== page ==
Earthquake in Haiti

Earthquake in Haiti

On January 12, 2010, a 7.0Mw earthquake hit Leogone, Haiti, a town 16 miles west of Port-au-Prince. Three million people were affected by the earthquake – between 217,000 and 230,000 died, and 300,000 were left injured. Two hundred fifty thousand homes were destroyed as well as thirty thousand commercial building, leaving one million people homeless.

Less than a week after the initial earthquake, relief organizations and world governments had distributed 130,000 food packets and 70,000 water containers to Haitians. By January 20, over 20 countries had sent military personnel to Haiti and organizations such as the International Red Cross, American Red Cross, Save the Children, Partners in Health, and Medecins Sans Frontieres (Doctors Without Boarders) had large contingents of people working in Haiti.

The island of La Gonave also suffered significant damage despite their distance from the epicenter. Around 20,000 homes need to be rebuilt, 725 people died, and 285 were injured. Miraculously, no one directly connected to Gran Sous, where Roots is most involved, died as a result of the earthquake.

Currently, the biggest problem on La Gonave is the drastic decrease in overall access to food, leaving thousands wondering when their next meal will be. The number of refugees and the price of food have increased exponentially. Around 30,000 refugees fled to La Gonave a few days after the earthquake, with 400 alone making it to the community of Gran Sous.

Roots of Development’s Director, Chad Bissonnette, traveled to Haiti last month to help acquire and distribute food to Gran Sous and several neighboring communities. Gran Sous’ community development group, ADAG, and Bissonnette brought 10 tons of food from Port-au-Prince to communities on La Gonave. This 10,000 pounds of food fed nearly 330 households in 3 different communities for a period of slightly over 2 weeks.

ADAG was quick and effective in its assessment of the post-earthquake damage. Before Bissonnette’s visit, ADAG had fully evaluated the disaster’s greatest losses. The community group totaled the amount of homes that were damaged, or destroyed, and formulated a complete plan for food provisions and rebuilding efforts. Two weeks after the earthquake, ADAG reported that 350 households were in desperate need of food, 97 homes were in need of substantial repair, 23 homes had to be completely rebuilt.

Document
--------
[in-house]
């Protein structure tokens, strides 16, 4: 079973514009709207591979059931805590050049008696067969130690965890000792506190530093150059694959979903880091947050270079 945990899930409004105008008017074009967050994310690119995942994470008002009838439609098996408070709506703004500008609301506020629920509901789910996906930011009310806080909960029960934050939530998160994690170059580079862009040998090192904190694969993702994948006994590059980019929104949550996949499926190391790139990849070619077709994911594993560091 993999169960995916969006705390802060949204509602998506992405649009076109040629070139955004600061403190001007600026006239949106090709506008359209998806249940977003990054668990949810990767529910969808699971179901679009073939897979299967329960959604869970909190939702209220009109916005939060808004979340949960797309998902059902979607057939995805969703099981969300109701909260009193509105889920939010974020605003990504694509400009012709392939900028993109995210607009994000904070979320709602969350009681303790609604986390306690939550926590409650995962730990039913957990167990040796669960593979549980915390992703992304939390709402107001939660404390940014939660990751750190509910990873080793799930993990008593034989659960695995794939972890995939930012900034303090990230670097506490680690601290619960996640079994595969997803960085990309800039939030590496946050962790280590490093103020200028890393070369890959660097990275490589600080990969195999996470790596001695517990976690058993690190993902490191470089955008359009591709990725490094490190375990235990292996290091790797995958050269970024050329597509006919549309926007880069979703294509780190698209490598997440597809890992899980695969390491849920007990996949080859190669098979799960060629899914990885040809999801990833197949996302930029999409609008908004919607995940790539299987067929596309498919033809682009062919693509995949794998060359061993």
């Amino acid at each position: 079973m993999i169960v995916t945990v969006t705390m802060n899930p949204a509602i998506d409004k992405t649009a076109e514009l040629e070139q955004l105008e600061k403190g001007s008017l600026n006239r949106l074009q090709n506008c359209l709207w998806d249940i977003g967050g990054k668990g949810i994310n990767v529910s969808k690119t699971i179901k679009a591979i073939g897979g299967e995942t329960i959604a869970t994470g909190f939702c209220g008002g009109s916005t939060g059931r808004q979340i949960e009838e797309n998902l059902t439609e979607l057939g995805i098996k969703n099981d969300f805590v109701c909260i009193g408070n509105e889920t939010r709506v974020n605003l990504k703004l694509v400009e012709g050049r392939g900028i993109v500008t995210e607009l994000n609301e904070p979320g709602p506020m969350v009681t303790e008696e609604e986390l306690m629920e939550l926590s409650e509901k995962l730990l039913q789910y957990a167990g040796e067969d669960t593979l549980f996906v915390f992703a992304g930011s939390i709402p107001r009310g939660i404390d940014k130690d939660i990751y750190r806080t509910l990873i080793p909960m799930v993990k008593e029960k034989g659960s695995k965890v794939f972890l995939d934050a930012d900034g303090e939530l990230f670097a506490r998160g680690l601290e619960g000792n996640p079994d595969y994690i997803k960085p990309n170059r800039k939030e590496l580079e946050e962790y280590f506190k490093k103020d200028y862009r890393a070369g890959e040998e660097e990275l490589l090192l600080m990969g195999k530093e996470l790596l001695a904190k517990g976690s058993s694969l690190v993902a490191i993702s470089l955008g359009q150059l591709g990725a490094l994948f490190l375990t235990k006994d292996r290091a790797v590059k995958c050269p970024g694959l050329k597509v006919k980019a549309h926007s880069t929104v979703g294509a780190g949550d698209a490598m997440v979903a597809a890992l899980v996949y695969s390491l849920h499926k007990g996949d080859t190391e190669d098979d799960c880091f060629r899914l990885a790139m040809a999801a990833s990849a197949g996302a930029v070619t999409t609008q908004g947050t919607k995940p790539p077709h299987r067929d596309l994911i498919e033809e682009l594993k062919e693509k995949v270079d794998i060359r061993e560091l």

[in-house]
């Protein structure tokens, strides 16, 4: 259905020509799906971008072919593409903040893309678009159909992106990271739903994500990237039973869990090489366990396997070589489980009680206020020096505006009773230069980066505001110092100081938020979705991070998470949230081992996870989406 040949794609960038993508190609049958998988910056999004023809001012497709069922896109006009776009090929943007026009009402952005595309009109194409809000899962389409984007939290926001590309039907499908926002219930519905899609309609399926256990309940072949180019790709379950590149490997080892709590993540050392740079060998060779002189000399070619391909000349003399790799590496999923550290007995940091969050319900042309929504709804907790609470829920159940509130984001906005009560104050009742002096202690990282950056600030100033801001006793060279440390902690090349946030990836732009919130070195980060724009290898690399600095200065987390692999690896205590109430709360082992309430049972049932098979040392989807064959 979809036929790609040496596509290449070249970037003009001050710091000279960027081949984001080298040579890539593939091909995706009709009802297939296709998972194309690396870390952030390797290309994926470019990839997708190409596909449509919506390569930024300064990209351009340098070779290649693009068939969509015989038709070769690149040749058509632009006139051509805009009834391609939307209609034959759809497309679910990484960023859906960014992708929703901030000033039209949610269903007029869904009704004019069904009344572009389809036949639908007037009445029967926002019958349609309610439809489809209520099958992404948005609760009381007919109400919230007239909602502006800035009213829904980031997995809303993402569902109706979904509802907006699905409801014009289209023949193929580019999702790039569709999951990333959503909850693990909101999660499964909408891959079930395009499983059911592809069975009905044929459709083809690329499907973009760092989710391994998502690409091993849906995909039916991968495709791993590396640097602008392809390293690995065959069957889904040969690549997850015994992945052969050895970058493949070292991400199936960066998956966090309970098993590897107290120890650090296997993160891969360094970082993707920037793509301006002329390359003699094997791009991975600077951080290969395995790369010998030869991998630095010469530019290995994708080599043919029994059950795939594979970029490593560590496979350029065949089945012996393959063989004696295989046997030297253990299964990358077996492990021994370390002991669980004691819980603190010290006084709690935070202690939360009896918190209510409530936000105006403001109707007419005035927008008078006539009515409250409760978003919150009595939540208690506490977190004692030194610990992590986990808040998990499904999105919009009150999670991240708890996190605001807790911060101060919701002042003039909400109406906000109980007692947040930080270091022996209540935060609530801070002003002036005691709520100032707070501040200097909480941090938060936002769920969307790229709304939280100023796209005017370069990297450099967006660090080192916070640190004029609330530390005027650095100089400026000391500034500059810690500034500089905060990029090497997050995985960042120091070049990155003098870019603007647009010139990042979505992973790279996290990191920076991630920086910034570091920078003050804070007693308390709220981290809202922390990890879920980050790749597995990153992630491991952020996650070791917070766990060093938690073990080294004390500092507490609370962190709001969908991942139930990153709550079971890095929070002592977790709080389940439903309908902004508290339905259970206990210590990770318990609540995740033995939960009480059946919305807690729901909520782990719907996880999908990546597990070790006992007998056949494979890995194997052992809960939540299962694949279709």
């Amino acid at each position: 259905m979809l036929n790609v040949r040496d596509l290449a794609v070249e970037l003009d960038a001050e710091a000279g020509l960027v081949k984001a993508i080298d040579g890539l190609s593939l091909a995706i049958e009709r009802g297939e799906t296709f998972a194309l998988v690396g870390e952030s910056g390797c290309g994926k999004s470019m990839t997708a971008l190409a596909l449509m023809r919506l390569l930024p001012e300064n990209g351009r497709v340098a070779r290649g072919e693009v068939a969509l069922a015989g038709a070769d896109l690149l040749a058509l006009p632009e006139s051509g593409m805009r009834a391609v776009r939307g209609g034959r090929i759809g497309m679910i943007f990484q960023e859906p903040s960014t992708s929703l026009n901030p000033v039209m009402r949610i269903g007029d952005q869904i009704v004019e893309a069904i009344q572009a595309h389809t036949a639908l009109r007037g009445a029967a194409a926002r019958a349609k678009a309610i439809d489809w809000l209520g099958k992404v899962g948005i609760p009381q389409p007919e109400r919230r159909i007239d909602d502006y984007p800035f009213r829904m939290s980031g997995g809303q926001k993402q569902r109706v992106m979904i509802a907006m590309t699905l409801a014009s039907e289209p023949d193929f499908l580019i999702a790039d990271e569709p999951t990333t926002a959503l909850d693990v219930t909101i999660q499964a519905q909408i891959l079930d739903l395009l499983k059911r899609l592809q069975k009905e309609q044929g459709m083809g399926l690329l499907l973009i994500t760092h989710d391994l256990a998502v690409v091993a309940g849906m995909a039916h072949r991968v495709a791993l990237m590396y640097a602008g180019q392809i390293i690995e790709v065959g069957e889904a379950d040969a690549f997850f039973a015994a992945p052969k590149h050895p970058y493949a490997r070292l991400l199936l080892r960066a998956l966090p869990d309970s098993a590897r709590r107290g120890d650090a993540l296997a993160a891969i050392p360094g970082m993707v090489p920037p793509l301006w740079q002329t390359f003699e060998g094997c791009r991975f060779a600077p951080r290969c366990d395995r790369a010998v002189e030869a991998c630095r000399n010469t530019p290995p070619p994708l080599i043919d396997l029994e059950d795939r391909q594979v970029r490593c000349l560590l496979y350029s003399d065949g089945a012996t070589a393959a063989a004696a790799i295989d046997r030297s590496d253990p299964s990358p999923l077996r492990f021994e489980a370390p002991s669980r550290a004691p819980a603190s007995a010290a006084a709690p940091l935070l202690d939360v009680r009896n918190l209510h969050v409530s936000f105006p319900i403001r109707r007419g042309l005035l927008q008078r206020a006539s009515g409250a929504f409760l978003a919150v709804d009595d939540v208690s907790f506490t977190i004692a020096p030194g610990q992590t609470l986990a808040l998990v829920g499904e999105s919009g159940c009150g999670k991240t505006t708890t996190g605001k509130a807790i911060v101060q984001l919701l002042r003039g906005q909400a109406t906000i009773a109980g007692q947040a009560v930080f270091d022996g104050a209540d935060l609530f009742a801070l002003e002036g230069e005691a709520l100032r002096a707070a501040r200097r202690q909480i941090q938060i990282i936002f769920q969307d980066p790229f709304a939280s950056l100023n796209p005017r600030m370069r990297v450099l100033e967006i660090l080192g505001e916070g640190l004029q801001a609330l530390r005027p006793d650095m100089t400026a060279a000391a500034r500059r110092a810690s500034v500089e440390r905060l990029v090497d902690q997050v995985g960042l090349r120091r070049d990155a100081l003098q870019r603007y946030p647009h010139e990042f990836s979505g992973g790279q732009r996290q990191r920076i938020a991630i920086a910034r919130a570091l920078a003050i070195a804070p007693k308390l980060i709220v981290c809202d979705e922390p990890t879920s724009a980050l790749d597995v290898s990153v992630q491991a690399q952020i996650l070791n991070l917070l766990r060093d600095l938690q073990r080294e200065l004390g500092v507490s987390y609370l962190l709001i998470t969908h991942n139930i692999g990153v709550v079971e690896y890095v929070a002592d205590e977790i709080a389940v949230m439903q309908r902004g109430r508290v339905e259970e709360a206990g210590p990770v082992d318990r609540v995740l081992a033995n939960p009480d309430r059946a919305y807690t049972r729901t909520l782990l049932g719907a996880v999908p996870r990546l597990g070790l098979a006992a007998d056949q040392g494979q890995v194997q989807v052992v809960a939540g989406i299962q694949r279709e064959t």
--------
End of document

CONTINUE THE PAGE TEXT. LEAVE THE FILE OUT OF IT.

With local labor, ADAG estimates that the damages can be fixed for less than $180,000USD (covering the rebuilding needs of 5 communities). The new and restored homes will be built with the same sustainable design as those rebuilt by Roots after the devastating 2008 Hurricane Season. These new and restored homes will be better built, like the structures Roots of Development has built in the past which were not damaged at all by the earthquake. Every one of the houses rebuilt in this design is still standing in Gran Sous, despite the widespread destruction around them.

To date, Roots of Development has raised approximately $51,000 in the earthquake relief funds. The first distribution of food, including transportation, was $10,500. The second food distribution fed over two hundred families in two different communities than the initial emergency food relief. The rest of the funds has been slotted for a third food distribution and home reconstruction. One hundred percent of the contributions made to the Roots of Development Earthquake Relief Fund will be spent on rebuilding efforts and food aid. In addition, Roots has established several specific sponsorship programs to help in its relief efforts. To sponsor the rebuilding of an entirely new home for a family: $3,500 each. To sponsor the repair of a severely damaged home for a family: $1,000 each. To sponsor the building of a community latrine: $1,750 each. Food for two weeks for 350 families (approximately 2,600 people), each time from different communities: $10,000. Roots of Development plans on having smaller sponsorship opportunities in the future, however, these are the things most needed right now as a result of the earthquake.

The global response to earthquake relief will have a monumental impact on the country of Haiti. World governments and organizations have promised to continue their efforts to rebuild Haiti; they have promised $10 billion in aid which is actually double what President Preval had requested. With a sustained focus on Haiti, the hemisphere’s poorest nation might now have an opportunity to structurally rebuild and potentially become stronger the less susceptible to future natural disasters.

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